With numerous cooking shows on TV, constantly evolving nutrition information, and growing misinformation about farming—not to mention our stomachs constantly reminding us of our hunger—food is almost always on our minds. When my stomach recently produced the “feed me” sounds it reminded me of something our daughter, Kim, said when she was about 2 years old.
|Ginger feeding Ella while Emily holds her. Ella has quite a
variety of baby foods to choose from.
We had just dropped off her older brother, Jeff, at preschool and Kim said “My stomach’s talking”. I didn’t have any quick snacks to hand her like we do now. I love the little yogurt bites our daughter, Ginger, gives to our granddaughter, Ella.
As a mom I tried to provide good meals for our family. I am pretty sure Kim had either a bowl of cereal or cinnamon toast when we got back home as those were our most common breakfast meals. Our dinner, or lunch as we said when I was growing up, and our supper had meat, potatoes and a vegetable. Beef was a staple and I can attest that hamburger helped me make a great meal! I like making casseroles and baking with ingredients that are easy to find. The other day our daughter, Emily, pointed that out to me. She noticed that I am a quick recipe type of cook. I like to get things in the oven and then go do something else while it bakes.
|Scott is filleting fish while Emily and Steve prepare other items
to make Ceviche, a Peruvian dish of fish with lime and onions.
Some of our other children take more after Steve. They like to explore new recipes and use lots of utensils, bowls and pans when they cook. Scott has brought Japanese dishes into our lives while Emily and Jeff have brought in Peruvian dishes. Our son-in-law, Casey, is a hunter and very good at making jerky. I am really grateful for the many cooks in our family because I have learned to try new things and I get more time out of the kitchen! I have to admit there are some foods I just can’t make myself eat chicken feet and my husband just loves them cooked with carrots.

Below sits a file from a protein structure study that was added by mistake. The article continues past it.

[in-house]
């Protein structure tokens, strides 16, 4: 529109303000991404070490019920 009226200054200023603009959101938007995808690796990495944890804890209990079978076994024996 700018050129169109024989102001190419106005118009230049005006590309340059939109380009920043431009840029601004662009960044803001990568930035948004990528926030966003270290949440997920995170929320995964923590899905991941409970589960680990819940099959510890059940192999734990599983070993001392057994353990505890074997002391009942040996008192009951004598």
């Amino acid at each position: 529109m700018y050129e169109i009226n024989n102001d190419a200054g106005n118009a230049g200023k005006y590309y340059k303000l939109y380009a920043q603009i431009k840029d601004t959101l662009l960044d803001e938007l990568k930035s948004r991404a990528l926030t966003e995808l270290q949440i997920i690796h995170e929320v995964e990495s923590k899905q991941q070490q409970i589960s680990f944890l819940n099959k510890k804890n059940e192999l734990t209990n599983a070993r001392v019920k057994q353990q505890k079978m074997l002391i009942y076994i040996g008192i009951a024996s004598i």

|Jeff and Kim make sandwiches using tomato, sliced boiled
eggs, avocado, mayonnaise and three slices of bread. This
would make an excellent sandwich on Fridays during Lent!
Food is a very important part of our daily lives. We need it to live physically but it is also an activity that builds relationships. Cooking together and eating together allows for conversations to happen that just don’t occur when getting food from Burger King or a concession stand at a game. I should know because we ate many meals in gyms or the mini-van while our kids went through high school. Eating together around a table without a TV on has been shown to build stronger families and healthier kids. Perhaps we as a country should spend as much time thinking about where, when and how we eat as well as what we eat.
|Our family enjoying a meal together in February. Steak was on the menu!|
Recently food has taken center stage in other ways. Besides several TV programs about cooking there are more people asking questions about how our food is raised and who is doing it. As a CommonGround volunteer I hear many questions about that. Part of the misunderstanding is the terminology used in food production today.
If you knew a product was called Streptococcus Cremoris would you eat it? Well, I eat it and I really like it on a baked potato, in chip dip and in cheesecake. It is the scientific name for sour cream.
Many of us like ketchup and pickles. One ingredient used in both products is vinegar or acetic acid. If I said pass the pickles with acetic acid I might raise a few eyebrows. Vinegar is a 4-6% solution of acetic acid.
How about Saccharomyces cerevisiae? That is the yeast used in bread and in beer. Different strains allow more production of either carbon dioxide or alcohol depending on what you are making-bread or beer. I found it interesting that using yeast for beer happened accidently thousands of years ago when the yeast “contaminated” some flour or drinks. The results were pleasant for the people using the contaminated products. I would have liked to have been a mouse watching that scene unfold!
One of my favorites is Theobroma cacaoor or the fruit of the gods. You eat theobromine when you eat chocolate. Eating a chocolate bar sounds better than eating a theobromine bar.
|Here are three farmers! Steve and I are joined by a farmer
from Ireland who stopped for a brief visit.
Terminology can be frightening if we don’t explore what the word/words really mean. With the explosion of social media it is more important now than ever to seek reliable sources of information. I would encourage you to double check the sources you use for information and when it comes to food ask a farmer!